You can use the weather feed in any of your projects. If you want to incorporate other sensors, you will have to connect at least one product to our platform beforehand. Here are some tips to get you started. However, and depending on the manufacturer, your home automation interface might not support some types of built-in smart sensors, or allow you to access a limited set of functions only.
After you’ve selected the sensor you want, you need to connect the devices that execute the chosen routines triggered by the sensor. This is why they are also known as actuators. And if your project involves different sensors feeds that, in some circumstances, might contradict each other , employ logic gates to get the proper result.
Using Sensors in Basic Automation Tasks: Practical Examples
If you are keen to get into the swing of (the Internet of) things right away, why not import home automation projects created and shared by members of the Conrad Connect community into our Conrad Connect account? For instance, this routine sends a text or email to your smartphone in the case of your basement being flooded by water spilling out of your washing machine, a crack in the pipe that feeds your tankless water heater, or a leaking kitchen sink.
Whenever a smoke detector goes off, responding quickly is key. Whether it’s about getting to the root of the problem, or about getting out of the building as fast as possible, being able to see where you are going does definitely help. This project turns all the lights on as soon as the smoke detector (in this case, a product supplied by Nest) sets off the alarm. Although Philips Hue smart light bulbs are used as actuators, our rule editor allows you to swap them for the bulb brand you are using.
Smart sensors also come in handy at the workplace. This project helps you smarten up your office, automatically notifying everyone when humidity, air staleness or office noise are reaching levels that impact staff productivity at work. The routine uses Slack, texts and email messages as a preset.
Using Sensors Somewhat Differently: Practical Examples
Actually, smart sensors are more versatile than most people think. For instance, this project uses CCTV vehicle recognition to keep motorists from illegally parking their cars in bays reserved for disabled people. And this one involving a window contact tells you that the postie’s been around and dropped today’s mail through the letterbox.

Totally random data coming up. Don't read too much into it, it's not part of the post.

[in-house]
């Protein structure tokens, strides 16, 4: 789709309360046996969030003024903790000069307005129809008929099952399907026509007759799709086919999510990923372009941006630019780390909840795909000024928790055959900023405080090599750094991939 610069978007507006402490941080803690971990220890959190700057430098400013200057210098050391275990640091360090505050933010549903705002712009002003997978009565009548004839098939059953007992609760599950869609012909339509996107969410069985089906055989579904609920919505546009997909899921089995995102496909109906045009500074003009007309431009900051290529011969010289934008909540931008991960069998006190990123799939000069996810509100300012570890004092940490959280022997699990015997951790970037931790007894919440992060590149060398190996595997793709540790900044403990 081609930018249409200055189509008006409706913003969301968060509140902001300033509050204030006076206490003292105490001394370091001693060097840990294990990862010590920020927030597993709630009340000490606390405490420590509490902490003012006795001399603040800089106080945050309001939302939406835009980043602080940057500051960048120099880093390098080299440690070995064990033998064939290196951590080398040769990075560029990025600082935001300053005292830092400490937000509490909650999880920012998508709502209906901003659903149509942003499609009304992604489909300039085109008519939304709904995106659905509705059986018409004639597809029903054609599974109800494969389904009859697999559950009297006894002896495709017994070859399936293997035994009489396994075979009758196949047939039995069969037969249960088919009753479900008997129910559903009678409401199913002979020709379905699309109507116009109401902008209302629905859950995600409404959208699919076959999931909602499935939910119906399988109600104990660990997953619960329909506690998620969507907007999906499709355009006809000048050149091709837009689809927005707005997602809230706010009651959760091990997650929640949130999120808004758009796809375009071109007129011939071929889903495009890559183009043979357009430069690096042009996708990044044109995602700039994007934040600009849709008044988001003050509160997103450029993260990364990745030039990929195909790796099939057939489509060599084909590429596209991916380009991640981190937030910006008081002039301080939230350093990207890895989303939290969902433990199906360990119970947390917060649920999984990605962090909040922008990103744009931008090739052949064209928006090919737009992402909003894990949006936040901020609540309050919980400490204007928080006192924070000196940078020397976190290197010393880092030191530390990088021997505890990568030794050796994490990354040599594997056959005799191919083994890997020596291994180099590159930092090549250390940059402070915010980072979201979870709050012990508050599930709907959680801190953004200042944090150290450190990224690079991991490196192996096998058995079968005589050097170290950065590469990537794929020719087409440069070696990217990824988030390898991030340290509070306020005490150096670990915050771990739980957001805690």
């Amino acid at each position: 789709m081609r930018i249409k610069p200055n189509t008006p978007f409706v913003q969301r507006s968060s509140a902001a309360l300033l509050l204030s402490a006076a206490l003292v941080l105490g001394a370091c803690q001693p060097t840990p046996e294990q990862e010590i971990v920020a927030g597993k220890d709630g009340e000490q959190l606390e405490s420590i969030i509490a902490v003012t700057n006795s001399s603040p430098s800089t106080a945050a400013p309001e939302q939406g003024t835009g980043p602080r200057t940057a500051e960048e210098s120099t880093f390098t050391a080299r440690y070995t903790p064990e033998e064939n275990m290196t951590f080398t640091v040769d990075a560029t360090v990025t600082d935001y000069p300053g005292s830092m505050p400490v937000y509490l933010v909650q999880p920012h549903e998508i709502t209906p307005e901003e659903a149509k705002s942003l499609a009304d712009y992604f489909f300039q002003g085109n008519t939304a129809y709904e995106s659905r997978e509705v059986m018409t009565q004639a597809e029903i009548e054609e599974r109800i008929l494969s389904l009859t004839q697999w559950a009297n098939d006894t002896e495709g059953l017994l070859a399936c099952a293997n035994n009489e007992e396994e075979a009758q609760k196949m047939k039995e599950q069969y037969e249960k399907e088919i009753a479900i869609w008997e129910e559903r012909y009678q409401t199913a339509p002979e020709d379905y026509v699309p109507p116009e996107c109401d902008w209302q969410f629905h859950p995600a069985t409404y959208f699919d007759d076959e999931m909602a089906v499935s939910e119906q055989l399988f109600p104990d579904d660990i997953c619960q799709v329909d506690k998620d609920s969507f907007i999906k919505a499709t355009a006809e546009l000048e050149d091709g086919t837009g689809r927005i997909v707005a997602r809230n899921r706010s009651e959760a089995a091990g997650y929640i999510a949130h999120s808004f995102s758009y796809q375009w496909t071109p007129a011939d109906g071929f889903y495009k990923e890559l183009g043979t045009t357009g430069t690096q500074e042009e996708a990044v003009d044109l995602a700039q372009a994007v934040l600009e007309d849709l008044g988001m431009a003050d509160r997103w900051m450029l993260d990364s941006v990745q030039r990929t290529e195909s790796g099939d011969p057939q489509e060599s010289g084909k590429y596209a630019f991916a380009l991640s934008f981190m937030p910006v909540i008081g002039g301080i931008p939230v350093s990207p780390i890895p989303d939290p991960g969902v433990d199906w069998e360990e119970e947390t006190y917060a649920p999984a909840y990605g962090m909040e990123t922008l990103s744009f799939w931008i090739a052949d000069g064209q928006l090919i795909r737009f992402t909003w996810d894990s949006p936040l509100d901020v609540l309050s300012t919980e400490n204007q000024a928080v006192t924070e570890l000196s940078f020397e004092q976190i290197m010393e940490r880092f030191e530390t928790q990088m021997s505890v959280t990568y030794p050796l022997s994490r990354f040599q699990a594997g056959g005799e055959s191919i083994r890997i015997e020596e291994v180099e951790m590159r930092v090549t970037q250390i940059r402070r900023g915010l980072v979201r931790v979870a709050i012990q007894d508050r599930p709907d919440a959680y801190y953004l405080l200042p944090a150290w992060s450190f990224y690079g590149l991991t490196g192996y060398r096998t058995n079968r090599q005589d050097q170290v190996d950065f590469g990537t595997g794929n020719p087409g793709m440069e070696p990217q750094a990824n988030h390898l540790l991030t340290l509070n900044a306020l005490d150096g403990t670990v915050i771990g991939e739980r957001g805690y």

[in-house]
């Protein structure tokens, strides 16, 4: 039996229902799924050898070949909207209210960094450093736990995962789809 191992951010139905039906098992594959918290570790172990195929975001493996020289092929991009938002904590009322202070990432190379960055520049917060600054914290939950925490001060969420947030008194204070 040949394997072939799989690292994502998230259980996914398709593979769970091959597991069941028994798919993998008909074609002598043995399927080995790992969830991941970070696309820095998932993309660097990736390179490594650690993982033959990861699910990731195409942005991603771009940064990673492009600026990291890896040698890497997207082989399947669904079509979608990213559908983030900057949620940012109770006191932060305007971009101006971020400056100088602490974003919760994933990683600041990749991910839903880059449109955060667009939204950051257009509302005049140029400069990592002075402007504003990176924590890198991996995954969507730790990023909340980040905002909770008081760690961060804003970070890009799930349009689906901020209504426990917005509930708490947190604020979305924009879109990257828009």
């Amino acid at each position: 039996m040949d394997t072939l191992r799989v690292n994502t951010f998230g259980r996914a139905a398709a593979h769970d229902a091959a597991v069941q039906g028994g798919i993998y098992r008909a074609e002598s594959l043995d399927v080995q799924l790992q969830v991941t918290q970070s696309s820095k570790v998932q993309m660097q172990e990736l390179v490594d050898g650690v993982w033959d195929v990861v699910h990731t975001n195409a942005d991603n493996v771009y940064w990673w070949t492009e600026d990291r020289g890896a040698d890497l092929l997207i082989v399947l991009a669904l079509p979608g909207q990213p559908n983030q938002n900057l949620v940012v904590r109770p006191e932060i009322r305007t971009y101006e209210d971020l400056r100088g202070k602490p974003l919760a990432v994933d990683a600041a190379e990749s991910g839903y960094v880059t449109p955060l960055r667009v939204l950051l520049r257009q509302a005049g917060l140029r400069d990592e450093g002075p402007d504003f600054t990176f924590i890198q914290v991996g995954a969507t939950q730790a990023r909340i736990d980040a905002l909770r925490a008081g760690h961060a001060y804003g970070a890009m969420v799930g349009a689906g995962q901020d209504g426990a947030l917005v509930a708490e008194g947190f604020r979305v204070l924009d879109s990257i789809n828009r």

What about using smart sensors for other than their intended purpose? No prob at all. This project utilises the built-in noise detector of a weather station to notify you that the washing machine down in the basement has done its job. And this one employs a water leak detector as an intruder alarm.
Sensors with Conrad Connect Compatibility
Below a list of smart sensors that work on our platform (updated in June 2019). All products are compatible with a wide range of actuators.
Air quality (online)
Geofencing, car alarm
Motion, water leaks, smoke, RH, door/window contact
Motion, temperature, door/window contact
Smoke, water leaks, smash detection (acoustic)
Motion, door/window contact
Door/window contact, window handle motion, temperature, RH
Twilight sensor/motion, occupancy, door/window contact, window handle motion, temperature, RH, water leaks
Door/window contact, temperature (via TRV)
Temperature, RH, rainfall, wind, door/window contact
Smart plug electricity meter, temperature sensor
Smoke, CO2, motion and noise (via Nest Cam Indoor)
Temperature, RH (via weather station), noise (weather station indoor console), wind rainfall, motion (via CCTV camera), door/window contact
Door/window contact, motion (both standalone and via CCTV camera)
Motion (via CCTV camera)
Temperature, RH (via TRV)
Motion (door/window contact)
Temperature, RH, wind, rainfall
Activity tracking, body weight, blood pressure
Motion, noise, occupancy, temperature, light/darkness, door/window contact
Definitely a selection of IoT sensors that offers something for everyone. Have fun!